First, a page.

The manuscript translation is a very interesting subject for translators of high ranks. The research part of it makes most of it. Senior and seasoned translators never feel the length of time and are never tired of the challenges that they face while deciphering, transcribing and translating ancient manuscripts. Human civilization owes to them for all the hardships that they face. The manuscript translation is considered as crucial and significant in today’s world and is highly beneficial to human life on Earth. Huge finances are involved and the projects are lengthy and time-consuming. Based upon the nature of the manuscript a project time frame may vary from a few weeks to a few years. Research organizations, as well as other stakeholders, take credible interest in manuscripts translation projects across the world.
Deciphering old manuscripts in any language is difficult for many reasons. Primarily they are handwritten and are mostly illegible. The meanings of words in most of the languages have changed over the centuries and also the syntax, semantics, morphology and other essential elements of grammar have changed. Still, there remains a high enthusiasm for deciphering, transcribing and translating old manuscripts among various quarters of intellectual societies of the world as manuscripts have cultural, historical, social, political and economic and much other significance in contemporary human civilization.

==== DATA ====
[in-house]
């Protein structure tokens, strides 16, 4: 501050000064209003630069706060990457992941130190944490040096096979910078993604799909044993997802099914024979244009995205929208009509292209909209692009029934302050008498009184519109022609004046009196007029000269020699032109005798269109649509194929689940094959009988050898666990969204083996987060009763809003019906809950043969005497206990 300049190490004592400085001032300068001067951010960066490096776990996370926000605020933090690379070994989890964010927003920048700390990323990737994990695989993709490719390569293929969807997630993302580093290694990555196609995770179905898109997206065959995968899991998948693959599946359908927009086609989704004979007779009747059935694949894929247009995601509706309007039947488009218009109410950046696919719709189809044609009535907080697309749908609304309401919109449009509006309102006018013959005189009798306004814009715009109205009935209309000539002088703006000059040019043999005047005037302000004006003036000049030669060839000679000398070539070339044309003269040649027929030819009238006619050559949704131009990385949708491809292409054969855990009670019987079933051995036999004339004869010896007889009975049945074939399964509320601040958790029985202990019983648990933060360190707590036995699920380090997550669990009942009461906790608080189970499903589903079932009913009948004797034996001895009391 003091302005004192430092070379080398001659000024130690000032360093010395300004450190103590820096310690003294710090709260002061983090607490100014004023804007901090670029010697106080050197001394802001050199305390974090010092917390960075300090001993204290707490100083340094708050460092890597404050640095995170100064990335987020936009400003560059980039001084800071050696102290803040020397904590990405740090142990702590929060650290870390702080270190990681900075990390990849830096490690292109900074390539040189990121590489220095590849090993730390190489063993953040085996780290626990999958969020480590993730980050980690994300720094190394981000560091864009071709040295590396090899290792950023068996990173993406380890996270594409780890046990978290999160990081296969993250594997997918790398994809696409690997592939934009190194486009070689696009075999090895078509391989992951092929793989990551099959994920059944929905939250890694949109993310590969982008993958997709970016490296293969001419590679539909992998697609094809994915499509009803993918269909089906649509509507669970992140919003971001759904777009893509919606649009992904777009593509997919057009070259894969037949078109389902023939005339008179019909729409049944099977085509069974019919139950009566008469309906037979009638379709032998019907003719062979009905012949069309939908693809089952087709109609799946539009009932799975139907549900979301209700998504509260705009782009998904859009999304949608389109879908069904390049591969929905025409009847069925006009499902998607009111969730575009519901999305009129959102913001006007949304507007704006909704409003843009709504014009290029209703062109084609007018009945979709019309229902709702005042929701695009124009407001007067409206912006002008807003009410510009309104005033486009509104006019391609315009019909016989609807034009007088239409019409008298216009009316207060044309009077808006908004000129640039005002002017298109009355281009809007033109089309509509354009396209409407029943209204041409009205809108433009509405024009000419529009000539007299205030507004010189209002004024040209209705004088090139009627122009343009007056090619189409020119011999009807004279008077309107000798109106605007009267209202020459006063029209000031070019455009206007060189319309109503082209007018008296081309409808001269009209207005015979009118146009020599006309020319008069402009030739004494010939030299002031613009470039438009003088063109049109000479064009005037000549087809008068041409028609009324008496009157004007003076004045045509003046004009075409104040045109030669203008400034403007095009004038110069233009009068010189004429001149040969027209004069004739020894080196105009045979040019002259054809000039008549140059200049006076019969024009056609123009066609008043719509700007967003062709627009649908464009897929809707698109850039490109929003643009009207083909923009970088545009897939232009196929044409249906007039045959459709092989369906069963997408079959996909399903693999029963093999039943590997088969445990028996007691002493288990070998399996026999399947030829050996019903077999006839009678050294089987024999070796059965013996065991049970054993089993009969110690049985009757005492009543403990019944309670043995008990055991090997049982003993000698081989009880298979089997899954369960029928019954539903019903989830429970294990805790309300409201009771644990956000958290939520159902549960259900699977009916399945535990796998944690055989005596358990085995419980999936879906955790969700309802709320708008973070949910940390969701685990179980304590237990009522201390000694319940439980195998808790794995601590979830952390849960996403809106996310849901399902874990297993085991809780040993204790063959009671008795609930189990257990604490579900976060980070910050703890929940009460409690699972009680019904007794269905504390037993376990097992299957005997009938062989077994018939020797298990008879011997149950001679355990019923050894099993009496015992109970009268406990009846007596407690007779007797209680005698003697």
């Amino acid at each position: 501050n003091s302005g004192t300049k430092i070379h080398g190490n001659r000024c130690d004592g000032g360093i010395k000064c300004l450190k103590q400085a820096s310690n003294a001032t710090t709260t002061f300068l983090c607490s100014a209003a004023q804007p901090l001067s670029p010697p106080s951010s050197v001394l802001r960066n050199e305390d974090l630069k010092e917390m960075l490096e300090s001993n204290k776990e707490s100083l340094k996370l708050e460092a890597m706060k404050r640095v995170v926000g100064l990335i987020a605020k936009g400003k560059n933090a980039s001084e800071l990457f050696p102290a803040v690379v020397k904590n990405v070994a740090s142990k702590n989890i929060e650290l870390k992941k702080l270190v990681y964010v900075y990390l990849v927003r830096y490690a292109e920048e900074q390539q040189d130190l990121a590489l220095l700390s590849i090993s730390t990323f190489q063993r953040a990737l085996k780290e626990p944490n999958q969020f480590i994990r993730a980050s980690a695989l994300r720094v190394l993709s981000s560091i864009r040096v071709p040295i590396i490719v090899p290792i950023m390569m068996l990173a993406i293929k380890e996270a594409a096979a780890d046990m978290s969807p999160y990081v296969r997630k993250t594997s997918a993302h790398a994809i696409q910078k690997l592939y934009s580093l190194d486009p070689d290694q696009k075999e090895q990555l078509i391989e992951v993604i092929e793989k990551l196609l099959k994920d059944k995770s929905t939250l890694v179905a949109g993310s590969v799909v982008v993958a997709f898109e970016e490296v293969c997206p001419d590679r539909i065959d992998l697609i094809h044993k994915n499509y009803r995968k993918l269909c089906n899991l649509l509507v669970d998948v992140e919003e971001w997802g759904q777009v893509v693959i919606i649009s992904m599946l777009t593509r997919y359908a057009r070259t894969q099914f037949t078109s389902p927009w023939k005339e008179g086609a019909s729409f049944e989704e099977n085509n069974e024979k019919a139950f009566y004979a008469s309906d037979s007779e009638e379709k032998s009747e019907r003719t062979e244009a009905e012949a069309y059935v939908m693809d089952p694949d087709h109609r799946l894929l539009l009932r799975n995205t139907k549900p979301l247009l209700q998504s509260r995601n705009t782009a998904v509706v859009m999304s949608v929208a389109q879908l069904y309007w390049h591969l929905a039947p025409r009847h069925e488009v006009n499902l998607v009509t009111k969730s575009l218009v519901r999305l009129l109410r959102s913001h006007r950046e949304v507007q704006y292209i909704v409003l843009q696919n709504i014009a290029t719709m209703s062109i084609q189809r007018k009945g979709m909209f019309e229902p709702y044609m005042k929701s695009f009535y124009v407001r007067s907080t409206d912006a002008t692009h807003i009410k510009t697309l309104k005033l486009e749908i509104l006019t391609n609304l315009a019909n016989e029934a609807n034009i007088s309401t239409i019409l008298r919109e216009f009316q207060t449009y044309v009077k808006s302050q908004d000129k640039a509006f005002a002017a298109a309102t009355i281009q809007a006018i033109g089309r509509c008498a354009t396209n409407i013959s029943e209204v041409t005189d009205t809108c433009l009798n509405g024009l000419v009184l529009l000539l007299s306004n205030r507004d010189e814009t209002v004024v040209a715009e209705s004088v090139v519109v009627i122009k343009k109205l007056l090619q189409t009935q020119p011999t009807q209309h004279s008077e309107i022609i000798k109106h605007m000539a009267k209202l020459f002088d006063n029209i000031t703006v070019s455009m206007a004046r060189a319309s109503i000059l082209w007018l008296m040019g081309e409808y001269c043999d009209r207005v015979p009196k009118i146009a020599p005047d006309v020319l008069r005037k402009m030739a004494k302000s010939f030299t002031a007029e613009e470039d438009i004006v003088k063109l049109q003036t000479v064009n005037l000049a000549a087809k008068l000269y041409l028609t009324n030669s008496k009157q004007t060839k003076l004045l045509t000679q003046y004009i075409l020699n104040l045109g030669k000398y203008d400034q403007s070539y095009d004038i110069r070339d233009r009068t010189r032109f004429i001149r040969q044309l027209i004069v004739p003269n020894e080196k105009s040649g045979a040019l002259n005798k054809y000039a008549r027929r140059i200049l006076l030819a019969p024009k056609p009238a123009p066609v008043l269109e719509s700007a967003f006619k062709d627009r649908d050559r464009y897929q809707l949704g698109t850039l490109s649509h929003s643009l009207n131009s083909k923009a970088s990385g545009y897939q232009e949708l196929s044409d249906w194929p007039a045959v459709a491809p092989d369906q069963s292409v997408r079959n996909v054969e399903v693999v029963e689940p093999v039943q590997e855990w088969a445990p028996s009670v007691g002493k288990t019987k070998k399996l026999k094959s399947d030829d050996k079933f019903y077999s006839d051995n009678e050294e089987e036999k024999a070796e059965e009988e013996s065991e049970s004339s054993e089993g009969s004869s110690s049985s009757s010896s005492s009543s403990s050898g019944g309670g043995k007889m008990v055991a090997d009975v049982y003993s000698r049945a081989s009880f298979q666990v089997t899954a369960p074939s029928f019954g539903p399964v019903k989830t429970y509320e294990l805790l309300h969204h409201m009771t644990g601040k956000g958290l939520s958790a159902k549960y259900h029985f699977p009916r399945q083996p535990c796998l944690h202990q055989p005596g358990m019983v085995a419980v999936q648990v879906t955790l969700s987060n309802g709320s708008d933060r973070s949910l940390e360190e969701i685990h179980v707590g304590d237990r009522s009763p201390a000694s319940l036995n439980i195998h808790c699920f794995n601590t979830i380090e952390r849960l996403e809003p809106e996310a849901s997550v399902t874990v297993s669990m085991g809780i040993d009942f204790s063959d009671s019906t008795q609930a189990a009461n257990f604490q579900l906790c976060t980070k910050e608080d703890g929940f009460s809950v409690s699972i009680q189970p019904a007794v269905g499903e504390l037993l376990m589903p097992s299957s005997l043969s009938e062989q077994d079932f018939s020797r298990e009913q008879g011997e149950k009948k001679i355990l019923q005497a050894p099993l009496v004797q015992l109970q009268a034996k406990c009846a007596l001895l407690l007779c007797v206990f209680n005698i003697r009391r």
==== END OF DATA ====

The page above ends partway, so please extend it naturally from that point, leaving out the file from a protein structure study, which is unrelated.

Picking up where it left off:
Portuguese to English translation of documents, certificates & manuscripts has been regarded as a noble and lucrative profession. The manuscript translation is the job of Human translators and is not threatened by the growth of Artificial Intelligence empowered translation software and machines.
Requisite qualifications for Portuguese to English Translators
A serious interest in deciphering ancient and old manuscripts is the main criteria required for any translator who wants to work in the field of Portuguese to English translation of old manuscripts. The field is not just about translation but also mostly research. A translator must have the commitment to devote his maximum time to the project and must be open to liaising with various Universities, libraries, language & handwriting experts, experts of paleography, national archives and linguists.
Anyone who wishes to take up Portuguese to English translation of ancient manuscripts as a career must have the necessary qualifications of a Master’s degree with high credibility in the Portuguese language from a reputed University and should be equally proficient in English. He/ She must have access to many libraries and archives in Portugal, Brazil, the United Kingdom, the United States and other parts of the world. The famous archives of Portugal are Arquivo Nacional da Torre do Tombo in Lisbon, Bibleoteca da Ajuda, Arquivo distrital de Évora, Biblioteca Nacional de Lisboa, Biblioteca da Sociedade Geografia de Lisboa. These archives are very helpful in the process of deciphering the ancient Portuguese language.